These days, when I want to get a strong endorsement for a piece of content from a major influencer, I follow (almost) every step on the 35-point online networking checklist. To me, this is the biggest benefit of social media. It’s all about connecting with a few people on many social networks, rather than connections with a huge audience on one network.
Screen Shot 2016-03-07 at 4.40.51 PM

MISTAKE 8: Not differentiating from the competition and not setting your goals right

Warren Whitlock Warren Whitlock // @WarrenWhitlock
~ Warren is a keynote speaker, IBM futurist, influence engineer, radio host, author and an influencer.
When I first started selling a course online I was fascinated by the idea of having an online product and focused more on that than making it successful.
I see this mistake repeated by new businesses and season veterans. It’s a natural thing to get excited by a new channel, tool or idea and not stop to consider how it fits into your goals.
[socialpug_tweet tweet=”I ask myself, and clients this often. “What is the goal?” display_tweet=”I ask myself, and clients this often. “What is the goal?”]” .. when the answer is not congruent with the mission of an organization, I stop the conversation and go back to finding how to meet the primary objective. Sometimes with the new idea, sometimes we drop it for something better.
Brandon Yanofsky WPRadius.com // @Byanofsky
~ Brandon has been a WordPress developer for over 5 years and started multiple web-based businesses.
What was my biggest mistake? It’s definitely hard to say because I made so many. But there is one that sticks out the most:
Not differentiating from your competitors.
I see a lot of people release products, courses, and services that are no different from what already exists.
One of my first products was a course: “How To Build A Successful WordPress Website Course”. Within it, I went over the basics of setting up your first site, adding blog posts and pages, choosing a theme, etc.
But there were already tons of courses on the market. And to make it worse, many of them were free.
So I asked myself: “Why would someone choose my course over all the others out there?”
The answer: there was none.
That was a defining moment for me. After that, every business I launched, I would ask myself that same question. And if I didn’t have an answer, I’d pivot.
When I started my current business providing unlimited WordPress support and maintenance, I asked myself that same question: “How am I different from my competitors?”
I even went a step further. I began asking my target market what they were looking for from myself and my competitors.
Over and over again, I heard people tell me they wanted quality work done on their site. And from many in the WordPress support space, they weren’t getting it.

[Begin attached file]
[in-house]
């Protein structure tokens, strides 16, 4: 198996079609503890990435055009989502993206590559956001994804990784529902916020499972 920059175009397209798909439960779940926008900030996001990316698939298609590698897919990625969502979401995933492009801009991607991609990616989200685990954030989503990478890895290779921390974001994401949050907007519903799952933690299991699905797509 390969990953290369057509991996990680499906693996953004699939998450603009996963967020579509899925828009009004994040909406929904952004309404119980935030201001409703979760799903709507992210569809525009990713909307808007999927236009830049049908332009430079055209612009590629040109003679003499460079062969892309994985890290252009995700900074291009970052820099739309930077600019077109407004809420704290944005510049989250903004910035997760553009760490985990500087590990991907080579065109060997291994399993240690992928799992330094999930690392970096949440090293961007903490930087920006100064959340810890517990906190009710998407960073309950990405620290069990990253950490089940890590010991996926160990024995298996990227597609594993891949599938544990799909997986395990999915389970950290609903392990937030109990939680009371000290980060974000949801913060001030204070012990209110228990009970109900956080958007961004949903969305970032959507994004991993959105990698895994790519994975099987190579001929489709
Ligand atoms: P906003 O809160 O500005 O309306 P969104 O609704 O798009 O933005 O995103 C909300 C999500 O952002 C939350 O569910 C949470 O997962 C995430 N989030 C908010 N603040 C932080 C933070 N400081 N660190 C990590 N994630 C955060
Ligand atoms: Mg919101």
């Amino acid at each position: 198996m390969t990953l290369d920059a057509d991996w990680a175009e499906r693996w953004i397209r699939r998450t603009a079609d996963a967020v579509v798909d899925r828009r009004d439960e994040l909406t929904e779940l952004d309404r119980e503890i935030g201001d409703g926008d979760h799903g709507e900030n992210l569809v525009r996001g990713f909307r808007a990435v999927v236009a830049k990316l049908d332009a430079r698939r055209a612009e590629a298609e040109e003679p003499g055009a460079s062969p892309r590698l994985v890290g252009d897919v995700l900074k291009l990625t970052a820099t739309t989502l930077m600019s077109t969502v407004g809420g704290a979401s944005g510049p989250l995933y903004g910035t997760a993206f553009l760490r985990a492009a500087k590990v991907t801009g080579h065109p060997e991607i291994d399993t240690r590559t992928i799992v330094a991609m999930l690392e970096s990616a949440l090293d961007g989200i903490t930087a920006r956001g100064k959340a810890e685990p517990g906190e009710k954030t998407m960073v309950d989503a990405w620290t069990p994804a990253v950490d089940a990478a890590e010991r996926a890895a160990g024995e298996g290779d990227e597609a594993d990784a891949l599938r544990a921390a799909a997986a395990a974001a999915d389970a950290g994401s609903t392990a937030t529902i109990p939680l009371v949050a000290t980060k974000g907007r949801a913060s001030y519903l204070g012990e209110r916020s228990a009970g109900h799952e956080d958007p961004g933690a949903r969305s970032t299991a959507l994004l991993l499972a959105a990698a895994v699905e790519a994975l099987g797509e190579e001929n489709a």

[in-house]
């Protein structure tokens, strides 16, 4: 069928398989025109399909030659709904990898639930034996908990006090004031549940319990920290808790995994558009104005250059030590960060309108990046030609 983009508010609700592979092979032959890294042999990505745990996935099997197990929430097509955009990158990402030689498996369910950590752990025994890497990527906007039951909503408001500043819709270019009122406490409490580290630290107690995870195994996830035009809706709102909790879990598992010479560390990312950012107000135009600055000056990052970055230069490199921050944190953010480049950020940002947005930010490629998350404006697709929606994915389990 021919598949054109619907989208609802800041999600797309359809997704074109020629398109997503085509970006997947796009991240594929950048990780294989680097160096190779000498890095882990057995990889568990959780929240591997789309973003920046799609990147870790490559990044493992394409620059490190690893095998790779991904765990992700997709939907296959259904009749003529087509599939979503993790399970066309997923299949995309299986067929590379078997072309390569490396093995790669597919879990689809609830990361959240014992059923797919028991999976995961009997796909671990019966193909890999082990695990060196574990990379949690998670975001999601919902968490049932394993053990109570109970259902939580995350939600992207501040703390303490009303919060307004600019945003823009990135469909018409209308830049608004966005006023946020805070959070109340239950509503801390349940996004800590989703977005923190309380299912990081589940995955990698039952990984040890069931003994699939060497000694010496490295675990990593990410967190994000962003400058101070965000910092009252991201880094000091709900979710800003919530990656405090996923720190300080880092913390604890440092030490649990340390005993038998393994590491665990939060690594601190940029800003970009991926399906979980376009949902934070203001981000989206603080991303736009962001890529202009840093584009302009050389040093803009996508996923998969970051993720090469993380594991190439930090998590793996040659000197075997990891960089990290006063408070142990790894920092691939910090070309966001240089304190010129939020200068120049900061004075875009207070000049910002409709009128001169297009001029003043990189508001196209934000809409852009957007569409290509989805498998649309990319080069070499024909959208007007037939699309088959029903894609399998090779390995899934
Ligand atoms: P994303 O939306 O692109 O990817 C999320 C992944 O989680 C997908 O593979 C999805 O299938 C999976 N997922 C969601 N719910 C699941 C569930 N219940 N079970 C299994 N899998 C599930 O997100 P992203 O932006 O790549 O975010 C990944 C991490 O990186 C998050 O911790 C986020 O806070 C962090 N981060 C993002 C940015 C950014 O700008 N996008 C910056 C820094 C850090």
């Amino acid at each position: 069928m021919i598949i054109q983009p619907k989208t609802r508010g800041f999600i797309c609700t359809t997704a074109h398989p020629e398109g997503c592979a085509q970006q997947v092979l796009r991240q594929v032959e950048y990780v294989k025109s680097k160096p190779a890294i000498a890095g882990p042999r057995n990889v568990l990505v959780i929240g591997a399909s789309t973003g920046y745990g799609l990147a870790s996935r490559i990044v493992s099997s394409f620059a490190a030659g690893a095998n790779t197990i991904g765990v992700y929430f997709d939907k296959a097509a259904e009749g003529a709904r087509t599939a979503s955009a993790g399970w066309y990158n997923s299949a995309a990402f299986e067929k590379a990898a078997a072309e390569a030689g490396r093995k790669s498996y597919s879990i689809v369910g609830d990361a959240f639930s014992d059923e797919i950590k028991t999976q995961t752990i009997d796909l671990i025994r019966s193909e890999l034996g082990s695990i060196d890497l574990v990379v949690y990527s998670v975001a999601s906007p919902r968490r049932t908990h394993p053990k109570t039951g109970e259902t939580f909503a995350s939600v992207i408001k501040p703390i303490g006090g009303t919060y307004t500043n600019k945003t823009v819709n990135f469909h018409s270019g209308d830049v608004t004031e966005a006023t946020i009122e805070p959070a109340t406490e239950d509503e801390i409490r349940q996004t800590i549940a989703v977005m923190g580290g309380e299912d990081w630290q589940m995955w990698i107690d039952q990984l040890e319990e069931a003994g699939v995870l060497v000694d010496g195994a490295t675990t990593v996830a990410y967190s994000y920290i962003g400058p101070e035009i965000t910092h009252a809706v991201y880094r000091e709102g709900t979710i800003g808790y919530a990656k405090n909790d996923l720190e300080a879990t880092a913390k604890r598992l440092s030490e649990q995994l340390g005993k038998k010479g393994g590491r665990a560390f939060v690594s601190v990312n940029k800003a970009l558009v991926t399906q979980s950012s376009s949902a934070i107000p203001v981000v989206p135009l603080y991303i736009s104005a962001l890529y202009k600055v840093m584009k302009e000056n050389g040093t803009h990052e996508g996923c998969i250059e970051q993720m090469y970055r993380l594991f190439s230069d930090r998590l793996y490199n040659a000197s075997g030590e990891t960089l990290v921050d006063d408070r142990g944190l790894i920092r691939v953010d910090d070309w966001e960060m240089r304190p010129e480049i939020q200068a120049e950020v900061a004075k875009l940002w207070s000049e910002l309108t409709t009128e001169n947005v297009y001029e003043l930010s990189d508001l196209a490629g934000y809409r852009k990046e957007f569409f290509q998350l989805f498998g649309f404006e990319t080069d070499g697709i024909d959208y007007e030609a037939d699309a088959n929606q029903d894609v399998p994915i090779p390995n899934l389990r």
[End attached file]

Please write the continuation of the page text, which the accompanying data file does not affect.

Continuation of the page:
[socialpug_tweet tweet=”So I made my number 1 goal to make our work better than our competitors.” display_tweet=”So I made my number 1 goal to make our work better than our competitors.”] Obviously, this is a harder metric to quantify.
But that simple point of differentiation has allowed us to grow. And we keep getting new customers who have left our competitors.
So, when you look at the product or service you are offering, ask yourself the same question: “How is this different?”
If you don’t have an answer, it is time to find one.
Vladimir Gendelman CompanyFolders.com // @vgendelman

~Vladimir is the Founder & CEO of Company Folders, Inc, an innovative presentation folder company that has won multiple awards, including ranking in Inc. 5000’s list of fastest-growing private companies in America in 2015 and 2016. He is a thought leader in print design and has published numerous articles including such publications as Forbes and Times.
We assumed people would naturally share good content, but that wasn’t the case. You have to actively promote each blog post to ensure success. In some cases, this means spending money to advertise each post. We also learned you have to stay committed to the process by making each post better than the last. Constantly improving the quality of your posts will help you stay relevant.
[socialpug_tweet tweet=”You have to actively promote each blog post to ensure success.” display_tweet=”You have to actively promote each blog post to ensure success.”] MISTAKE 9: Not having a proper content marketing strategy 

Matthew Barby MatthewBarby.comMatthew Barby // @matthewbarby

~ Matthew is the global head of growth and  SEO at HubSpot, award-winning blogger, global speaker and lecturer.
One of the early mistakes that I made when it came to selling products online was with my content strategy. [socialpug_tweet tweet=”When I first started out developing an editorial calendar, this was my ideation process:” display_tweet=”When I first started out developing an editorial calendar, this was my ideation process:”] 1. Find topics relevant to my product.